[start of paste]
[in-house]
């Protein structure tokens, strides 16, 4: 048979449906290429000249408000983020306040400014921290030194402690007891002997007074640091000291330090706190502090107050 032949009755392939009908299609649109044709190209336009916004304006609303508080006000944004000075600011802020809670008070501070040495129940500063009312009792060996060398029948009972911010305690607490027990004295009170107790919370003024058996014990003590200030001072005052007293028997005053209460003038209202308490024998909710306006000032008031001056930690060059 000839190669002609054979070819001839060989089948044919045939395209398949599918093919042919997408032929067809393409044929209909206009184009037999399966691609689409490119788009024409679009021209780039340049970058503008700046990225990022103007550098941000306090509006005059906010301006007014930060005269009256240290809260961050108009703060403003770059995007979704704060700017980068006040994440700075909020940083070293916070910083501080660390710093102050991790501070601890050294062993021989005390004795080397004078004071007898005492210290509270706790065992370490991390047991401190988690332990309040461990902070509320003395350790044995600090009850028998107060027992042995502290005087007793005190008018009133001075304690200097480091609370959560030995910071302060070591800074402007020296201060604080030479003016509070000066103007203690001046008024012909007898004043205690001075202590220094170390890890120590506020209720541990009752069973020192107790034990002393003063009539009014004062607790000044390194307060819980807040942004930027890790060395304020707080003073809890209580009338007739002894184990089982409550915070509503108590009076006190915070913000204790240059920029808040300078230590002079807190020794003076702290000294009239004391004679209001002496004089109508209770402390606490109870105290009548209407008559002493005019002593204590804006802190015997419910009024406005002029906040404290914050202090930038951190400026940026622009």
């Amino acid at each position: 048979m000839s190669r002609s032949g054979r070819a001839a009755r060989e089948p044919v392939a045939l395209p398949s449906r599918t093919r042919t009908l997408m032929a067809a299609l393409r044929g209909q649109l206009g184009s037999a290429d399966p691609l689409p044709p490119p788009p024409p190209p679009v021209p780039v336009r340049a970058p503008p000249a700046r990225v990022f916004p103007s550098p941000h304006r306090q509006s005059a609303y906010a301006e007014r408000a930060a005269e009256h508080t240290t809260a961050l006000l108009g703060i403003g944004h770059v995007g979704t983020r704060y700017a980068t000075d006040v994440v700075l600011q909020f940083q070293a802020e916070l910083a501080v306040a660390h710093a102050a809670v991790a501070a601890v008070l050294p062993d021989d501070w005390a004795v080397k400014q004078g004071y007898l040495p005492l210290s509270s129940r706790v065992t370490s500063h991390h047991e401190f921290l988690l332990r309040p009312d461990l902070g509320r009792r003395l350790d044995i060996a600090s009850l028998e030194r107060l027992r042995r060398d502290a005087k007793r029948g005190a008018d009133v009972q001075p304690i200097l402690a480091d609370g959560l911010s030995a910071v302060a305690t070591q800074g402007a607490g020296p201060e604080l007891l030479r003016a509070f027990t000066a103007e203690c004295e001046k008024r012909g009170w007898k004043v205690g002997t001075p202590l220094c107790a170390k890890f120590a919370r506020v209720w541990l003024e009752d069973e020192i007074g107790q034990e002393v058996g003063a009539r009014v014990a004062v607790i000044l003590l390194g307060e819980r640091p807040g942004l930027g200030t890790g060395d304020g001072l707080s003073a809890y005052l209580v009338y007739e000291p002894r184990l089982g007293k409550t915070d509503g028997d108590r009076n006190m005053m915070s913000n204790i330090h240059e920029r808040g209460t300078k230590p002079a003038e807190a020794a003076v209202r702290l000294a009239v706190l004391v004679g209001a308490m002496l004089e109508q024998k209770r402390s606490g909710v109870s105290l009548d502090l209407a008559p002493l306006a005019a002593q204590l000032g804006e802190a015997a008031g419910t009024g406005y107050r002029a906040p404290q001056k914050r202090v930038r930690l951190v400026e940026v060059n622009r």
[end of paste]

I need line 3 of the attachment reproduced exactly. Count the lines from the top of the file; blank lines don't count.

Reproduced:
């Amino acid at each position: 048979m000839s190669r002609s032949g054979r070819a001839a009755r060989e089948p044919v392939a045939l395209p398949s449906r599918t093919r042919t009908l997408m032929a067809a299609l393409r044929g209909q649109l206009g184009s037999a290429d399966p691609l689409p044709p490119p788009p024409p190209p679009v021209p780039v336009r340049a970058p503008p000249a700046r990225v990022f916004p103007s550098p941000h304006r306090q509006s005059a609303y906010a301006e007014r408000a930060a005269e009256h508080t240290t809260a961050l006000l108009g703060i403003g944004h770059v995007g979704t983020r704060y700017a980068t000075d006040v994440v700075l600011q909020f940083q070293a802020e916070l910083a501080v306040a660390h710093a102050a809670v991790a501070a601890v008070l050294p062993d021989d501070w005390a004795v080397k400014q004078g004071y007898l040495p005492l210290s509270s129940r706790v065992t370490s500063h991390h047991e401190f921290l988690l332990r309040p009312d461990l902070g509320r009792r003395l350790d044995i060996a600090s009850l028998e030194r107060l027992r042995r060398d502290a005087k007793r029948g005190a008018d009133v009972q001075p304690i200097l402690a480091d609370g959560l911010s030995a910071v302060a305690t070591q800074g402007a607490g020296p201060e604080l007891l030479r003016a509070f027990t000066a103007e203690c004295e001046k008024r012909g009170w007898k004043v205690g002997t001075p202590l220094c107790a170390k890890f120590a919370r506020v209720w541990l003024e009752d069973e020192i007074g107790q034990e002393v058996g003063a009539r009014v014990a004062v607790i000044l003590l390194g307060e819980r640091p807040g942004l930027g200030t890790g060395d304020g001072l707080s003073a809890y005052l209580v009338y007739e000291p002894r184990l089982g007293k409550t915070d509503g028997d108590r009076n006190m005053m915070s913000n204790i330090h240059e920029r808040g209460t300078k230590p002079a003038e807190a020794a003076v209202r702290l000294a009239v706190l004391v004679g209001a308490m002496l004089e109508q024998k209770r402390s606490g909710v109870s105290l009548d502090l209407a008559p002493l306006a005019a002593q204590l000032g804006e802190a015997a008031g419910t009024g406005y107050r002029a906040p404290q001056k914050r202090v930038r930690l951190v400026e940026v060059n622009r």